Friday Film Review: The Lego Movie

The-Lego-Movie

This is a pretty new movie, that I think a lot of people have already seen, so I won’t go into a ton of detail.  Just my reactions.  I was hoping to do Toy Story, but Netflix is holding it hostage.

Ugh.  I really, really hate when I don’t like a movie that everyone else loves.  But it happened with The Lego Movie.  I don’t mind when I love something that people hate.  It doesn’t offend me, or sway me.  But when I dislike things everyone likes, people get raging mad and my intelligence is brought into question.

I honestly would have never considered watching it, had it not gotten the most rave reviews ever with every single outlet and person that watched the movie.  It even has a 96% rating on Rotten Tomatoes.  That’s basically unheard of.  It’s basically the best movie ever, in everyone’s minds.

But I just did not understand why.  Was it just because of the Lego brand?  The all-star cast (the cast WAS amazing)?  Perhaps my expectations were TOO high.  I didn’t think it was very creative or original, it was basically the same story I’ve seen a million times but with Legos.  It was a little boring, the writing wasn’t that great.  It was a pretty average kids’ movie.  And the ending:  UGH.  THE ENDING RUINED EVERYTHING FOR ME.  In fact, I probably would have liked it slightly better, if it wasn’t for the weird, disjointed, and redundant ending.  And I’m talking about the life-action sequence part, in case we’re not clear.

BUT – I didn’t HATE the movie.  Batman saved the day.  I do, however, truly hate the narrative of the boring protagonist outdoing everyone, including the awesome, kick-ass girl character.  He was literally so boring and annoying (sorry, Chris Pratt).  Then Batman came (voiced by Will Arnett) and saved everything for me.  Maybe it’s Arnett’s voice, or the fact Batman is already kind of an established character (so things “out of character” were hilarious), but he was the most developed, and had the most interesting lines.

I get it.  I get that you want to encourage kids that they are “special” and should strive to do better.  But really, you’re saying that no matter how special you are if you’re a girl, you have to defer to a boring dude.  Wyldstyle’s story actually made me sad, especially when she laments that SHE “wanted to be the special.”  It broke my heart a little.  She worked her whole life.  She was strong and interesting and believed in herself.  But someone unqualified, uninteresting, and dispassionate came in and took it all.  I actually, for ONE SPLIT SECOND, thought the narrative would change, hearing her tell her story.  I was like, “Oh my god!  Are they going to let her be special and save the day!?”  No, they didn’t.  They totally could have because SPOILER: being special had nothing to do with a prophecy.  God, when art imitates life, sometimes it truly sucks.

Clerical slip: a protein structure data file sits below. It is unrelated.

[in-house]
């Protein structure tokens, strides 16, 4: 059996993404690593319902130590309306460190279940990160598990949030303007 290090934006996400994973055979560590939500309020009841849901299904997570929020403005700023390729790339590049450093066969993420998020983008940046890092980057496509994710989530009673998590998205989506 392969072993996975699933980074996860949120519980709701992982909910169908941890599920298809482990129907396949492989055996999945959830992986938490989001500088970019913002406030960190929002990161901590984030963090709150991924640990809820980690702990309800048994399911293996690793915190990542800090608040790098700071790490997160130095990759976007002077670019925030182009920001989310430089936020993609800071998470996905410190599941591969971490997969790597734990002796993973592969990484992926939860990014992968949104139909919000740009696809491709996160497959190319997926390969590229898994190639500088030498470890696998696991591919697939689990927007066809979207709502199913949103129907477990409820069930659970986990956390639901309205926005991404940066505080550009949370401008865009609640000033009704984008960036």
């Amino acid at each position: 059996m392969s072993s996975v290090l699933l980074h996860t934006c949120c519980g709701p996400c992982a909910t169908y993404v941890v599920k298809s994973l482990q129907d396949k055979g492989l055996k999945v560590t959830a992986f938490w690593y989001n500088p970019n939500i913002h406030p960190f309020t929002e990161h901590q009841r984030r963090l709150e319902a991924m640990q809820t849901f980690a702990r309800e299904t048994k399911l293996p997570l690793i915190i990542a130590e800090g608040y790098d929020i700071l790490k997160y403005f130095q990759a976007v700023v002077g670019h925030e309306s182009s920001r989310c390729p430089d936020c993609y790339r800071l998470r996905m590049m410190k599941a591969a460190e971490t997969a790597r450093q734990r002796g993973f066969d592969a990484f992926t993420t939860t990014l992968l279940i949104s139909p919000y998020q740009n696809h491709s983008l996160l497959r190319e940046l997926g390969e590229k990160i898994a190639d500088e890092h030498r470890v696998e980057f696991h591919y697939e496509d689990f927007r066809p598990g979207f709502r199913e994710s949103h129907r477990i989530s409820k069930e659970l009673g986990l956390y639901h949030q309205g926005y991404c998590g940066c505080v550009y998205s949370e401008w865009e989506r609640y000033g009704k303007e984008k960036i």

There were some good, touching points I liked though.  For instance, I liked the idea that the master builders were these creative powerhouses that didn’t need any instructions to build.  It was all in their minds.  They were creative.  (But we won’t talk about how in order to save the day they needed to relinquish their minds to the masses).  That’s the special thing about Legos – they can be anything you want.

So, if you’re reading this and you’re considering watching it, I don’t really recommend it that much.  I mean, if you’re curious, it’s not long so… not a waste of time.  Plus, you’ll probably like it, because I’m in this incredibly tiny minority of 1 that didn’t like it.  If you already saw it, I hope that my thought’s on Wyldstyle touched you, and made you wish she got to find the piece to save them all from the Kragle.

Favorite Line:If this relationship is going to work out between us I need to feel free to party with a bunch of strangers whenever I feel like it. I will text you.” – Batman
Favorite Scene: When Emmet is telling Wyldstyle how awful Batman is for leaving and Batman was standing behind him, holding the part they needed for their spaceship.  This was really the defining lurking moment for Batman.  He lurks a lot in the film.

Movie Stats
Directors: Phil Lord, Christopher Miller
Release: 2014
Rating: PG (I’m assuming for the Lego massacres)

 

Also, a bonus comic, because this is how the movie made me feel (and how a lot of movies make me feel):

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For more MOVIE NIGHT ideas.

 

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